Trying to get back into C++ after only using python for almost a year. I ran into this one while trying out partial template specialization, narrowed it down to this simple test case...
structs can have functions?
Yes. In C++, the only difference between a struct and a function is that a struct's members are public by default, if I recall right.
...ugh, should've googled more first. Apparently it's two-phase name lookup that makes it barf.
Templates and accessing inherited members
Isn't partial specialization the sort of thing that you should only whip out if your execution time and/or cache profilers tell you that yeah, maybe using a 32-bit integer for a boolean value wasn't that smart after all?
Plus, structs have different alignment rules. I seem to recall that classes' members may be even reordered to get better packing in the presence of alignment constraints, whereas structs need to appear in memory as they are declared.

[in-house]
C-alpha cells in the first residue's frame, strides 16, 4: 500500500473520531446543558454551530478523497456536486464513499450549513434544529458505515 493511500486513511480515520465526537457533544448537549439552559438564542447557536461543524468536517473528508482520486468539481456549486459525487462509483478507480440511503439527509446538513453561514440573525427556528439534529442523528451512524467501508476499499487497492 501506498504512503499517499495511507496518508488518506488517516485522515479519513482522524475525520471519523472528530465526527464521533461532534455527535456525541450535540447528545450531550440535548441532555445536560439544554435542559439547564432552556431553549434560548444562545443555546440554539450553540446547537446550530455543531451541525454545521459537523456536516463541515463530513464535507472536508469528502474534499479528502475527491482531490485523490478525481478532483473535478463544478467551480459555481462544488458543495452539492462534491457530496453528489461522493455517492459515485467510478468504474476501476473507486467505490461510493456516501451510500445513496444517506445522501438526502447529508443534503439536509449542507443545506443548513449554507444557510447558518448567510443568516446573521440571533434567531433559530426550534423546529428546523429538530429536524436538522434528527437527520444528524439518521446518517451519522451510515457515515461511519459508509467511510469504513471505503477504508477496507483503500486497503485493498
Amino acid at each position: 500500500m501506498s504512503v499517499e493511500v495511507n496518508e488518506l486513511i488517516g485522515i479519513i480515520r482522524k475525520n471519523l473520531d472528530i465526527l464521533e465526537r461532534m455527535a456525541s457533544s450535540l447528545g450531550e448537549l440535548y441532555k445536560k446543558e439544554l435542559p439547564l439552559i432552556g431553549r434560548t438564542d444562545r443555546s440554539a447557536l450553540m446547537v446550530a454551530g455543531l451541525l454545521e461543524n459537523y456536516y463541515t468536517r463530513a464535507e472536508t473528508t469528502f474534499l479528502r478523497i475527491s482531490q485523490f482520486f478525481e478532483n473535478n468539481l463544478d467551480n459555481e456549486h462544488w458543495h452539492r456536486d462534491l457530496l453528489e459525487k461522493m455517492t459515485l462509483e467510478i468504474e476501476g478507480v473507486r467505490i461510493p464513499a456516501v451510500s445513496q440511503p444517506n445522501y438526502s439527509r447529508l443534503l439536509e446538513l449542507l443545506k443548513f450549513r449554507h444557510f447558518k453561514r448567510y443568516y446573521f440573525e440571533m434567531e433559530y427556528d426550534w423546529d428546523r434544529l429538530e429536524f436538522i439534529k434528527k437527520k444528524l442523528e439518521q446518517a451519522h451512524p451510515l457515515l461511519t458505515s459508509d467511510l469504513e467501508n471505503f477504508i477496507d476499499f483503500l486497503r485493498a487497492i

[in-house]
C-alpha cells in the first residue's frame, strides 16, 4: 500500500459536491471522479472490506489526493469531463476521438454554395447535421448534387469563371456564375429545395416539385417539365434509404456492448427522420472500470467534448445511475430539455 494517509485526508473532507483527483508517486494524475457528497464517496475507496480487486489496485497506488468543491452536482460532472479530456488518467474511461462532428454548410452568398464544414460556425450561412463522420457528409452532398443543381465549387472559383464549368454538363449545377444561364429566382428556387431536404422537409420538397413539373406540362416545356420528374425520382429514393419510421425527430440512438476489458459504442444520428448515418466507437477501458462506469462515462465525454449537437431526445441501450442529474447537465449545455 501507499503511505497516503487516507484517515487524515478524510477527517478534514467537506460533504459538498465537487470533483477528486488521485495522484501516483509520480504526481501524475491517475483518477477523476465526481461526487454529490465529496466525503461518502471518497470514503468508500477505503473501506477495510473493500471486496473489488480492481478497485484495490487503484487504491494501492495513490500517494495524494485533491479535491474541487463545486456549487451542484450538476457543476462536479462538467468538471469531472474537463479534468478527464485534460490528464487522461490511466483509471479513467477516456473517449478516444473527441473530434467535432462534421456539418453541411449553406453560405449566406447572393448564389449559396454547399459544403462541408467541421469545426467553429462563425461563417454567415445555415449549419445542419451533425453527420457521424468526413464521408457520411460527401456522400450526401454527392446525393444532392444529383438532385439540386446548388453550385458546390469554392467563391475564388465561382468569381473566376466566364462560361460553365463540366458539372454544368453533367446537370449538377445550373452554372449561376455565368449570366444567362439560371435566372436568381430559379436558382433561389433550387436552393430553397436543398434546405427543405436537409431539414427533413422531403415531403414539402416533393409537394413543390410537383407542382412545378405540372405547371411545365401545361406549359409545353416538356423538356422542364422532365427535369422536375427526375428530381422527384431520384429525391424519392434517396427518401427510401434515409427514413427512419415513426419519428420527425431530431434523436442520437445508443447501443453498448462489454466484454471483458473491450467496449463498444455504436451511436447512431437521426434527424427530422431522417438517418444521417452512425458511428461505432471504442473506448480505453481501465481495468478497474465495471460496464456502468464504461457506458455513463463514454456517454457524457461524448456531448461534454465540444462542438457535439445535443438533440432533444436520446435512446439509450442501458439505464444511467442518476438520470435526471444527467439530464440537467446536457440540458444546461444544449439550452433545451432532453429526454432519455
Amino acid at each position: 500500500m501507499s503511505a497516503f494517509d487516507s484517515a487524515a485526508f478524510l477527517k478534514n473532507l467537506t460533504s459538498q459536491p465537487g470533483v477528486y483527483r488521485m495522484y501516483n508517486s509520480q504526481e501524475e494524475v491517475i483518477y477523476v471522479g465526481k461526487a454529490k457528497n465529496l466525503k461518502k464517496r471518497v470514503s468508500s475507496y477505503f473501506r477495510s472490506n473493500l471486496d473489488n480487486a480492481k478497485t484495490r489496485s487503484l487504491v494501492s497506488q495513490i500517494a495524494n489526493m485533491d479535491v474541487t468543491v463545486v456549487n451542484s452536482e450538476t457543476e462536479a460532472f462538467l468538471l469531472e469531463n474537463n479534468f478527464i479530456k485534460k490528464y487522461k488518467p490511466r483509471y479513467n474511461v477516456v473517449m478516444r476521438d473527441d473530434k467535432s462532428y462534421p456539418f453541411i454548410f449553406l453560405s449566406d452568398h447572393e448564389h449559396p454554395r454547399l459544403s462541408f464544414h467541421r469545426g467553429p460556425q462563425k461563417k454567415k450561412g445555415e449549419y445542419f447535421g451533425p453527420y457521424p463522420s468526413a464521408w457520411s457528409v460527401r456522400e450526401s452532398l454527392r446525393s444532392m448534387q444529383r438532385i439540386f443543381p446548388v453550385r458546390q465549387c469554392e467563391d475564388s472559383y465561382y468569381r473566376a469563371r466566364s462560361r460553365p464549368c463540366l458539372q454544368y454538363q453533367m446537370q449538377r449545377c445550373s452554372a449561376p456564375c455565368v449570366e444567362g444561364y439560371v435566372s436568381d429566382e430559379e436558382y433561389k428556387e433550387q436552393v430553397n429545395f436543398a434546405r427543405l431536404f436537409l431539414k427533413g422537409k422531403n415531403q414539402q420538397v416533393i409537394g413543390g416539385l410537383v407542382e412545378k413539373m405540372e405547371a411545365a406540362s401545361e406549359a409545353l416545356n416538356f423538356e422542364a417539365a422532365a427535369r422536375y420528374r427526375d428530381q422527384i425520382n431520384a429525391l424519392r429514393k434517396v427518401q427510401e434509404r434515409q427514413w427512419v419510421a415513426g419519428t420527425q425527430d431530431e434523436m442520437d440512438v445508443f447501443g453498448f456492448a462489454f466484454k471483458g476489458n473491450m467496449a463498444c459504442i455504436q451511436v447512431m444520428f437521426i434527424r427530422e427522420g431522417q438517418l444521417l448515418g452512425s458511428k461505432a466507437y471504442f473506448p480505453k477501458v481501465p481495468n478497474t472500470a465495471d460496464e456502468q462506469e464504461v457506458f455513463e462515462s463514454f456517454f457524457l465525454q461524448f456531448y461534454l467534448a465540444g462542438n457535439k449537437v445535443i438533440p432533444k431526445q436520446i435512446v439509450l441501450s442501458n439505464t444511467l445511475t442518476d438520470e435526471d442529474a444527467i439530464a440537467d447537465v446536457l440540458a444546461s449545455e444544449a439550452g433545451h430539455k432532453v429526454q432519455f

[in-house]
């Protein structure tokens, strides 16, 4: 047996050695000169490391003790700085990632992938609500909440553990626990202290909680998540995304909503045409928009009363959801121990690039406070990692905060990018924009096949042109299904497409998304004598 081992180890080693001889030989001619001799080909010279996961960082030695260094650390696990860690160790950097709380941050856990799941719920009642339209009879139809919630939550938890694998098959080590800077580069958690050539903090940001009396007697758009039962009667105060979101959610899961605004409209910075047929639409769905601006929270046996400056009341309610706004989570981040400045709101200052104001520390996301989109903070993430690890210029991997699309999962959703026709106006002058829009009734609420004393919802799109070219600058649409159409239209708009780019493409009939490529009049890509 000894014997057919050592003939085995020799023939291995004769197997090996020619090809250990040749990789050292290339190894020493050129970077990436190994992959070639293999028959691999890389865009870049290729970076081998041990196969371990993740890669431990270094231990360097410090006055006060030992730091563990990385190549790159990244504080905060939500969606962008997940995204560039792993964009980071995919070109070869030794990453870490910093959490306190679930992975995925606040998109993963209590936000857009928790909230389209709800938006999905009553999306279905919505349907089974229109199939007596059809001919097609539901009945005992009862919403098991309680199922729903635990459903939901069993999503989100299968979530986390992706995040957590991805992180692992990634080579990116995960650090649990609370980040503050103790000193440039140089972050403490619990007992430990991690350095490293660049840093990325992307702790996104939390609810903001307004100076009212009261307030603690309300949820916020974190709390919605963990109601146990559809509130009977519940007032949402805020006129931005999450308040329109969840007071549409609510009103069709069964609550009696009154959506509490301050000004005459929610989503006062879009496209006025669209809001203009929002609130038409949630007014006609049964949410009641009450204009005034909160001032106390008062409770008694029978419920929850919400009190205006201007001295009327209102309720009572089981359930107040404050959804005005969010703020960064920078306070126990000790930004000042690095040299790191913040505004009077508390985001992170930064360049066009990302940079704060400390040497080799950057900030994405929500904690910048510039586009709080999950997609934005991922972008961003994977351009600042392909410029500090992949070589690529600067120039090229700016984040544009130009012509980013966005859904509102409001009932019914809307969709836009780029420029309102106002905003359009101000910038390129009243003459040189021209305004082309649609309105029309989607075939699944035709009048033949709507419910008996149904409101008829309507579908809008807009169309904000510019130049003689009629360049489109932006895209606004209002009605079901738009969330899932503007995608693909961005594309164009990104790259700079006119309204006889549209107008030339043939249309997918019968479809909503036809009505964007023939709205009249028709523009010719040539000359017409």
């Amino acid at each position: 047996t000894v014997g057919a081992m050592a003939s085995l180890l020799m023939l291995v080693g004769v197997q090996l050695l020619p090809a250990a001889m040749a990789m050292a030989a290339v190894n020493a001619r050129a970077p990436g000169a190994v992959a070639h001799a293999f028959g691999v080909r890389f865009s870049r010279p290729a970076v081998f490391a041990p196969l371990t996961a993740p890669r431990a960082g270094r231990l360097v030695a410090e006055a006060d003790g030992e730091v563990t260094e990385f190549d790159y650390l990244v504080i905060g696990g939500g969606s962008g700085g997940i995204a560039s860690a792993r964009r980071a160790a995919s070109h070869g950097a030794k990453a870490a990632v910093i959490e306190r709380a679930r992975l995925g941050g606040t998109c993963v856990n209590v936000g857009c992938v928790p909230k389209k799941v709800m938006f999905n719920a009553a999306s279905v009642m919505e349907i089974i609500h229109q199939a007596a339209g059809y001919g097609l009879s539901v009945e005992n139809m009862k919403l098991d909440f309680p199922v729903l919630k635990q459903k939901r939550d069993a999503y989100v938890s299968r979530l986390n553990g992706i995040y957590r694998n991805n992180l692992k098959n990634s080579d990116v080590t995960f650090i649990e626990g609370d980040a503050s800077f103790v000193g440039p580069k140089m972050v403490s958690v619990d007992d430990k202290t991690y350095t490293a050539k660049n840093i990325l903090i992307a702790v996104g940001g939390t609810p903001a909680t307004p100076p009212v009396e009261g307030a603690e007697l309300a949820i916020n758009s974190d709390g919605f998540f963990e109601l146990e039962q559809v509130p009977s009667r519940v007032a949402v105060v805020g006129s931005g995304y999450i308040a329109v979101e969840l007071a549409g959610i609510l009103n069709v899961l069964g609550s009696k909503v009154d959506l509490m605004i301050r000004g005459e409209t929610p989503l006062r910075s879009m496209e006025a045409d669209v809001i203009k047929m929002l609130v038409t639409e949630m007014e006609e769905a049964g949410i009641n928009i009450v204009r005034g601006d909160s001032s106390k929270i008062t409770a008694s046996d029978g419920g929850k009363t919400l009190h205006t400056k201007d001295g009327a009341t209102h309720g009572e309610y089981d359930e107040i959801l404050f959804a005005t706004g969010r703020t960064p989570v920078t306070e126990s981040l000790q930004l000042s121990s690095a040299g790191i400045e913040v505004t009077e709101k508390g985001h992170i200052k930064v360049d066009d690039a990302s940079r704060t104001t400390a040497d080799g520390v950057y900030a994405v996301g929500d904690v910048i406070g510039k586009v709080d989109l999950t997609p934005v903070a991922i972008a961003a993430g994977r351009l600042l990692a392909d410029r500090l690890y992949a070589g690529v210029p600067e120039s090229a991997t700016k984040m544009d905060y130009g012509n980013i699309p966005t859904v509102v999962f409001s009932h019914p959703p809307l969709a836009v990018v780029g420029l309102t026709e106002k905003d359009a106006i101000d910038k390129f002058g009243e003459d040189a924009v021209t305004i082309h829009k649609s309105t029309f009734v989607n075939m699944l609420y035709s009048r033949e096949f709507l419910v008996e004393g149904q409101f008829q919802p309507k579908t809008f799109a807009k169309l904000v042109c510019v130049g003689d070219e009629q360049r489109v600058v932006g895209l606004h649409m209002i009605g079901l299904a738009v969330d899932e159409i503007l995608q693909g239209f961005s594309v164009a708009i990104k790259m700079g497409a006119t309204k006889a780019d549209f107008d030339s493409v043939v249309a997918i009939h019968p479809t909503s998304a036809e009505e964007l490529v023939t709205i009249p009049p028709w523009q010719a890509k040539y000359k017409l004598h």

>>Plus, structs have different alignment rules. I seem to recall that classes' members may be even reordered
9.2.12 Nonstatic data members of a (non-union) class declared without an intervening access-specifier are allocated so that
I thought operator overloading could only overload... operators. Can you really overload typecasts as if they're operators? I've never heard or seen that. If it's true, then I've said it before and I've said it again -- it's pretty much guaranteed I learn something new about C++ every week, for almost like 7 years now. Just last year I found out C++ has try/catch/throw style exceptions... I don't use them (I can only take so much visual clutter), but they're there if I want to.
Heh, yeah, C++ always has some new stuff, especially the obscure template magic you only tend to see in things like boost.
I have this in my vector class:
dicks out for Harambe